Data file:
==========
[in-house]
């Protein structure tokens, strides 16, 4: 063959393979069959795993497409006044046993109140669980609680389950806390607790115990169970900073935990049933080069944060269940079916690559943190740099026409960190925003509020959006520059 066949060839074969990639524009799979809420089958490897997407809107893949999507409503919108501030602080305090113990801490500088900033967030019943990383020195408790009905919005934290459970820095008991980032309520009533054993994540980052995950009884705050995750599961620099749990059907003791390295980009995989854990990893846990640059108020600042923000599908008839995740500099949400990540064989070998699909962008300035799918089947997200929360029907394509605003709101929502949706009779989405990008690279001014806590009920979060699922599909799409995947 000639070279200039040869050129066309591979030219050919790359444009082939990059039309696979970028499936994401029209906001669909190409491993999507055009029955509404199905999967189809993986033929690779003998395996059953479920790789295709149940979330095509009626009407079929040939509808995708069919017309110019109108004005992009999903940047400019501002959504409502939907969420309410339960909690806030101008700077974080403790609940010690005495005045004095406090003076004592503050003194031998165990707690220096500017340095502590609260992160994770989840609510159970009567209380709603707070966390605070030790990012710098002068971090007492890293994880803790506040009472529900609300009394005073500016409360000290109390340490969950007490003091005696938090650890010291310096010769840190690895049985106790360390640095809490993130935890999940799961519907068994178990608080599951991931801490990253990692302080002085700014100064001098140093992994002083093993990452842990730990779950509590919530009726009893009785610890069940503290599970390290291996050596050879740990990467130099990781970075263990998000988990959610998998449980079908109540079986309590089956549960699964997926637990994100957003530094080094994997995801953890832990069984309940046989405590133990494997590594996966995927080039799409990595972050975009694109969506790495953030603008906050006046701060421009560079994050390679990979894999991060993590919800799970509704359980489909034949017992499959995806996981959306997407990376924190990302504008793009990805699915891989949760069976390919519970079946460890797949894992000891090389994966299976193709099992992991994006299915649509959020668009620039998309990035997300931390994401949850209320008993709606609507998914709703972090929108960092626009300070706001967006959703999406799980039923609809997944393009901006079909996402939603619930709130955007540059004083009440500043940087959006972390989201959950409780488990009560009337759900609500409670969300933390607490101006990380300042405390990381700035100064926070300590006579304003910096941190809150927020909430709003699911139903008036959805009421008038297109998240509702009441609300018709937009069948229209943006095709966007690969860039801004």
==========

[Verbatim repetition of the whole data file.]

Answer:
[in-house]
């Protein structure tokens, strides 16, 4: 063959393979069959795993497409006044046993109140669980609680389950806390607790115990169970900073935990049933080069944060269940079916690559943190740099026409960190925003509020959006520059 066949060839074969990639524009799979809420089958490897997407809107893949999507409503919108501030602080305090113990801490500088900033967030019943990383020195408790009905919005934290459970820095008991980032309520009533054993994540980052995950009884705050995750599961620099749990059907003791390295980009995989854990990893846990640059108020600042923000599908008839995740500099949400990540064989070998699909962008300035799918089947997200929360029907394509605003709101929502949706009779989405990008690279001014806590009920979060699922599909799409995947 000639070279200039040869050129066309591979030219050919790359444009082939990059039309696979970028499936994401029209906001669909190409491993999507055009029955509404199905999967189809993986033929690779003998395996059953479920790789295709149940979330095509009626009407079929040939509808995708069919017309110019109108004005992009999903940047400019501002959504409502939907969420309410339960909690806030101008700077974080403790609940010690005495005045004095406090003076004592503050003194031998165990707690220096500017340095502590609260992160994770989840609510159970009567209380709603707070966390605070030790990012710098002068971090007492890293994880803790506040009472529900609300009394005073500016409360000290109390340490969950007490003091005696938090650890010291310096010769840190690895049985106790360390640095809490993130935890999940799961519907068994178990608080599951991931801490990253990692302080002085700014100064001098140093992994002083093993990452842990730990779950509590919530009726009893009785610890069940503290599970390290291996050596050879740990990467130099990781970075263990998000988990959610998998449980079908109540079986309590089956549960699964997926637990994100957003530094080094994997995801953890832990069984309940046989405590133990494997590594996966995927080039799409990595972050975009694109969506790495953030603008906050006046701060421009560079994050390679990979894999991060993590919800799970509704359980489909034949017992499959995806996981959306997407990376924190990302504008793009990805699915891989949760069976390919519970079946460890797949894992000891090389994966299976193709099992992991994006299915649509959020668009620039998309990035997300931390994401949850209320008993709606609507998914709703972090929108960092626009300070706001967006959703999406799980039923609809997944393009901006079909996402939603619930709130955007540059004083009440500043940087959006972390989201959950409780488990009560009337759900609500409670969300933390607490101006990380300042405390990381700035100064926070300590006579304003910096941190809150927020909430709003699911139903008036959805009421008038297109998240509702009441609300018709937009069948229209943006095709966007690969860039801004």